Following an investigation by the state attorney general's office, New Jersey officials have banned the sale of 19 motor oil products for deceptive labeling. For details, Click Here. The banned products were found to have viscosity ratings that varied widely from those marked on the product. All of the banned oils were tested by an independent lab contracted by the state. The tests found that each of the banned products failed to meet the viscosity measurements specified on their labels.
Motor oils are graded by viscosity. Using a motor oil with a viscosity grade that does not meet the requirements of a particular car engine can lead to a decrease in gas efficiency and increased engine wear and other problems.
Many of the banned products were made to appeal to thrifty consumers, with sale prices ranging from $3 to $5 per quart. Most were sold at grocery stores, gas stations and discount retailers as alternatives to more expensive brand name motor oils.
New Jersey is the sixth state to ban all or some of the 19 motor oils from sale. The banned products are:
Auto Club Motor Oil SAE 5W-30
Auto Club Motor Oil SAE 10W-30
Auto Club Motor Oil SAE 10W-40
Auto Club Motor Oil SAE 20W-50
Black Knight Motor Oil 5-30
Black Knight Motor Oil 10-40
LubeState Motor Oil SAE 10W-30
MaxiGuard MG 10-30
MaxiGuard MG 10-40
MaxiGuard MG 20-50
MaxiGuard MG SAE30
Orbit Motor Oil 5-20
Orbit Motor Oil 10-40
TruStar Motor Oil 10-30
U.S. Economy Motor Oil 5-30
U.S. Economy Motor Oil 10-40
U.S. Economy Motor Oil SAE 10W-40
U.S. Spirit Motor Oil SAE 10W-30
U.S. Spirit Motor Oil SAE 10W-40
Consumers who have purchased any of these banned products should return the oil to the point of purchase and request a full refund.
A new "GF-6" motor oil specification has been announced by the International Lubricant Specification Advisory Committee (ILSAC). The new oil specification is to meet the needs of today's smaller turbocharged engines, and those with Direct Gasoline Injection (GDI). These type of engines require increased protection against Low-Speed Pre-Ignition (LSPI) and timing chain wear. ILSAC GF-6 motor oils will meet the requirements of modern engines better than GF-5 oils. The GF-6 oils will also provide better fuel economy.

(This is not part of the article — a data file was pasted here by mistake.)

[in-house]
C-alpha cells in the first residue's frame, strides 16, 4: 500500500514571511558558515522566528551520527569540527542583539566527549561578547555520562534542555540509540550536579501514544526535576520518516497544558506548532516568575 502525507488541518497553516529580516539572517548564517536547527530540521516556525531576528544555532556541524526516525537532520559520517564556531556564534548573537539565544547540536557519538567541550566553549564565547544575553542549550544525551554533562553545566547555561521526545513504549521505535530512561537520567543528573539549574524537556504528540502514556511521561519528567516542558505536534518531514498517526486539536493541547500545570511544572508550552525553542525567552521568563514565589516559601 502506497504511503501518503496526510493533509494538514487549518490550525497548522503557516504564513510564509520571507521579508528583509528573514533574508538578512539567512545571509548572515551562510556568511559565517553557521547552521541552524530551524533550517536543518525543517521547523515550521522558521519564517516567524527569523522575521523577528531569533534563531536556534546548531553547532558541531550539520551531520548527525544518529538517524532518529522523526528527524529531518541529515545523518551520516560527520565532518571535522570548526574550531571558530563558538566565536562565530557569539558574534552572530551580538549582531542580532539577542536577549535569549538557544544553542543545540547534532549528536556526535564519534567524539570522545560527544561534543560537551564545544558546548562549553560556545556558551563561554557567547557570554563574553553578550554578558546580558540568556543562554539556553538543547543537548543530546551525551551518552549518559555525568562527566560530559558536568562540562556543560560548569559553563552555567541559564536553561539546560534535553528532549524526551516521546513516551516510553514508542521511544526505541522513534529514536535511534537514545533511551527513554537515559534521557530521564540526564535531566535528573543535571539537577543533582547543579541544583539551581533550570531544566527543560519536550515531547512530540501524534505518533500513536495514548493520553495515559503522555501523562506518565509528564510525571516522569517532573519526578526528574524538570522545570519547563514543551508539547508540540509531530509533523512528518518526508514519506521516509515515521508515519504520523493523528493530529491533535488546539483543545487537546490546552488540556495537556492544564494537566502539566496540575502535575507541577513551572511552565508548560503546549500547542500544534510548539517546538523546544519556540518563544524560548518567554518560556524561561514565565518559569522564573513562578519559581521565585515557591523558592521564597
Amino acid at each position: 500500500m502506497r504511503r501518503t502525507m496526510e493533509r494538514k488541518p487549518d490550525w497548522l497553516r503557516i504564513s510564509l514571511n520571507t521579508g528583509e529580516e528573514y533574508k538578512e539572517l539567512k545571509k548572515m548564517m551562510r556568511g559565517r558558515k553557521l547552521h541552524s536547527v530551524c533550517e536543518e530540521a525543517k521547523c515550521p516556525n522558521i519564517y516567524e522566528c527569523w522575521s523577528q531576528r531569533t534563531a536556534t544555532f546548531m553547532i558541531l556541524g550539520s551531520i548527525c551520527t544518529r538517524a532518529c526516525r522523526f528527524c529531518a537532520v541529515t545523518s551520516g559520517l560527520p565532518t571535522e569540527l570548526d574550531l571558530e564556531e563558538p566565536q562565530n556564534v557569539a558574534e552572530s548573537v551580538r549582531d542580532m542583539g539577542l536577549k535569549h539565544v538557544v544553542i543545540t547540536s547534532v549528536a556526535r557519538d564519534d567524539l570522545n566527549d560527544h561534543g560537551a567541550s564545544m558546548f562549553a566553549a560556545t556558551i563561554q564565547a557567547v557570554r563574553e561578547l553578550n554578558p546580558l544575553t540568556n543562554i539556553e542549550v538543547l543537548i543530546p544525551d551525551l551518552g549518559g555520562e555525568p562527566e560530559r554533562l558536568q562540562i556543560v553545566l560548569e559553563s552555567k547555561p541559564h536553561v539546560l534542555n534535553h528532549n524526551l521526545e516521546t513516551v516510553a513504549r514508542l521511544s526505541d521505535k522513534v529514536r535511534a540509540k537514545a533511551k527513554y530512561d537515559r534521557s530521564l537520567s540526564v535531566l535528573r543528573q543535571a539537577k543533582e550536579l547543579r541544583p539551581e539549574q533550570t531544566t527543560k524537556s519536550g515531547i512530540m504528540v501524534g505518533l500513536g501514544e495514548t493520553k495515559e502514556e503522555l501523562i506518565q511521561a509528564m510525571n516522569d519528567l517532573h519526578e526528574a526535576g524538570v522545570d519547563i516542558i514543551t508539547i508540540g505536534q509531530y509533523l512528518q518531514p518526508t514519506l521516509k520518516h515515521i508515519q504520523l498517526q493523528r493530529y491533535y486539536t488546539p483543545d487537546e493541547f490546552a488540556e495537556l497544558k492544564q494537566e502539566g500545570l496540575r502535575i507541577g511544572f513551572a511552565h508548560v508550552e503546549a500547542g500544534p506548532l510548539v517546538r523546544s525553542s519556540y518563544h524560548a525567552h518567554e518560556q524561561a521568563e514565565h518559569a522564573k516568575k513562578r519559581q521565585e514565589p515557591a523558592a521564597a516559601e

Motor oils that meet the new GF-6 specification go on sale in early 2020. Some synthetic motor oils by various oil companies have already been tested and meet the new criteria.
The GF-6 standard will be split into two sub-categories. The distinction between the two is as follows:
GF-6A: Backward-compatible standard for SAE 0W-20, SAE 5W-20, SAE 0W-30, SAE 5W-30, and SAE 10W-30, but NOT SAE 0W-16. This standard will continue to utilize the ILSAC starburst symbol for licensing.
GF-6B: New standard for SAE 0W-16 ONLY, developed to meet the specific needs of modern engines. The 0W-16 viscosity is intended to provide a significant improvement in fuel economy for engines designed to use this oil. Th 0W-16 viscosity is NOT be backward-compatible to older engines and will have a new licensing symbol for the bottle.
The engine tests necessary to meet the ILSAC GF-6A and GF-6B standards have been completed, and include eight separate tests (seveno f which are new for these oils). The tests include:
Sequence IIIH – oxidation and deposits
Sequence IVB – valve train wear
Sequence V – sludge and varnish
Sequence VIE – fuel economy
Sequence VIF – 0W-16 fuel economy
Sequence VIII – corrosion (not required for GF-6B)
Sequence IX – LSPI
Sequence X – timing chain wear